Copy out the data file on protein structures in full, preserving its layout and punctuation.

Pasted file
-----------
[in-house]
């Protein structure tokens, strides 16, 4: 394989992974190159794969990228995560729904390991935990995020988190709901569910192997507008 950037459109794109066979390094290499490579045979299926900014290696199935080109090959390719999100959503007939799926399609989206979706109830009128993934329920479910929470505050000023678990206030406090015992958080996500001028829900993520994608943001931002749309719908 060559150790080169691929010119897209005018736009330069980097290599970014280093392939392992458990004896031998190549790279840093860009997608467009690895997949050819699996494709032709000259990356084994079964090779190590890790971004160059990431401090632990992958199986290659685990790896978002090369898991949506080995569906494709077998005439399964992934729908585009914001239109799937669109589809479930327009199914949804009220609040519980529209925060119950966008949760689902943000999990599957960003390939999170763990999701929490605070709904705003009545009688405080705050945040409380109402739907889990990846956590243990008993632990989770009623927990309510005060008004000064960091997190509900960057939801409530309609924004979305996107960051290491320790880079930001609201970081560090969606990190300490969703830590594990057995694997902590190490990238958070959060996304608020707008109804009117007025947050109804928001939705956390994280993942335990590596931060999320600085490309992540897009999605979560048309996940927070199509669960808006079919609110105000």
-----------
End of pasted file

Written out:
[in-house]
């Protein structure tokens, strides 16, 4: 394989992974190159794969990228995560729904390991935990995020988190709901569910192997507008 950037459109794109066979390094290499490579045979299926900014290696199935080109090959390719999100959503007939799926399609989206979706109830009128993934329920479910929470505050000023678990206030406090015992958080996500001028829900993520994608943001931002749309719908 060559150790080169691929010119897209005018736009330069980097290599970014280093392939392992458990004896031998190549790279840093860009997608467009690895997949050819699996494709032709000259990356084994079964090779190590890790971004160059990431401090632990992958199986290659685990790896978002090369898991949506080995569906494709077998005439399964992934729908585009914001239109799937669109589809479930327009199914949804009220609040519980529209925060119950966008949760689902943000999990599957960003390939999170763990999701929490605070709904705003009545009688405080705050945040409380109402739907889990990846956590243990008993632990989770009623927990309510005060008004000064960091997190509900960057939801409530309609924004979305996107960051290491320790880079930001609201970081560090969606990190300490969703830590594990057995694997902590190490990238958070959060996304608020707008109804009117007025947050109804928001939705956390994280993942335990590596931060999320600085490309992540897009999605979560048309996940927070199509669960808006079919609110105000």